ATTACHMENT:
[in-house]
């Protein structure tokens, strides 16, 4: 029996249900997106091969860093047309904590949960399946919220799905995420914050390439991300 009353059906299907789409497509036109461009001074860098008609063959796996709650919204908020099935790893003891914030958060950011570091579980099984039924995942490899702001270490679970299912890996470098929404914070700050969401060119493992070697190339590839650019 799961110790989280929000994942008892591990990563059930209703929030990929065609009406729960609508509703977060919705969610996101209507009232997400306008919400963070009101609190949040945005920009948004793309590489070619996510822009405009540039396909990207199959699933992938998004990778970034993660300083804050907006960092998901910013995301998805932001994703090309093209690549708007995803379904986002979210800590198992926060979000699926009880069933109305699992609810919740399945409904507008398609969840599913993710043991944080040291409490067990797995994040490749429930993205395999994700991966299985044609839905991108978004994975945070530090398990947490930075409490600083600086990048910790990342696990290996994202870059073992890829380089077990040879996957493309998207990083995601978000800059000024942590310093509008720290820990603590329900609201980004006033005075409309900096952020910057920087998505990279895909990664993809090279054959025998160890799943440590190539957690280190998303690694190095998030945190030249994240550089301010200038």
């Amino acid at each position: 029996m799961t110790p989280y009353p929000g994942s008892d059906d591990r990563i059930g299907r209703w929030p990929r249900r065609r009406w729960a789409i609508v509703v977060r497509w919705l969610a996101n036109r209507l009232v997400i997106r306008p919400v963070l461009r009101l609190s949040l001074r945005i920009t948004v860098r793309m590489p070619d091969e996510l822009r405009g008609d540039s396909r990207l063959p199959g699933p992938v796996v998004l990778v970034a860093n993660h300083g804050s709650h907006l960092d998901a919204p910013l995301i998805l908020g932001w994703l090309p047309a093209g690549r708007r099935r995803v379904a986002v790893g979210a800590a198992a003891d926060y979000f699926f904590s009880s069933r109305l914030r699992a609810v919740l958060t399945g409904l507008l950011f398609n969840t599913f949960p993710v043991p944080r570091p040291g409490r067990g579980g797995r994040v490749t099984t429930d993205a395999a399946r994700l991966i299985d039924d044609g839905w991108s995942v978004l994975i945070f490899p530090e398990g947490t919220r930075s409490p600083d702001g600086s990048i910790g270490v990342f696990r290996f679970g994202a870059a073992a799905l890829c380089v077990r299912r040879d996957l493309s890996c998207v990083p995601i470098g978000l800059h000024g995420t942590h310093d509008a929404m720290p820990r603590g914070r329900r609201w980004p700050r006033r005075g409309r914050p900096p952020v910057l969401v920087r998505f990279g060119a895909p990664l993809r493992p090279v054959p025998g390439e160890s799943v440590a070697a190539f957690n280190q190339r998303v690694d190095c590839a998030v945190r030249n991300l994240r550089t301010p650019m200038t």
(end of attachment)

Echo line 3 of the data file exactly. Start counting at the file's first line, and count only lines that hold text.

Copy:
């Amino acid at each position: 029996m799961t110790p989280y009353p929000g994942s008892d059906d591990r990563i059930g299907r209703w929030p990929r249900r065609r009406w729960a789409i609508v509703v977060r497509w919705l969610a996101n036109r209507l009232v997400i997106r306008p919400v963070l461009r009101l609190s949040l001074r945005i920009t948004v860098r793309m590489p070619d091969e996510l822009r405009g008609d540039s396909r990207l063959p199959g699933p992938v796996v998004l990778v970034a860093n993660h300083g804050s709650h907006l960092d998901a919204p910013l995301i998805l908020g932001w994703l090309p047309a093209g690549r708007r099935r995803v379904a986002v790893g979210a800590a198992a003891d926060y979000f699926f904590s009880s069933r109305l914030r699992a609810v919740l958060t399945g409904l507008l950011f398609n969840t599913f949960p993710v043991p944080r570091p040291g409490r067990g579980g797995r994040v490749t099984t429930d993205a395999a399946r994700l991966i299985d039924d044609g839905w991108s995942v978004l994975i945070f490899p530090e398990g947490t919220r930075s409490p600083d702001g600086s990048i910790g270490v990342f696990r290996f679970g994202a870059a073992a799905l890829c380089v077990r299912r040879d996957l493309s890996c998207v990083p995601i470098g978000l800059h000024g995420t942590h310093d509008a929404m720290p820990r603590g914070r329900r609201w980004p700050r006033r005075g409309r914050p900096p952020v910057l969401v920087r998505f990279g060119a895909p990664l993809r493992p090279v054959p025998g390439e160890s799943v440590a070697a190539f957690n280190q190339r998303v690694d190095c590839a998030v945190r030249n991300l994240r550089t301010p650019m200038t």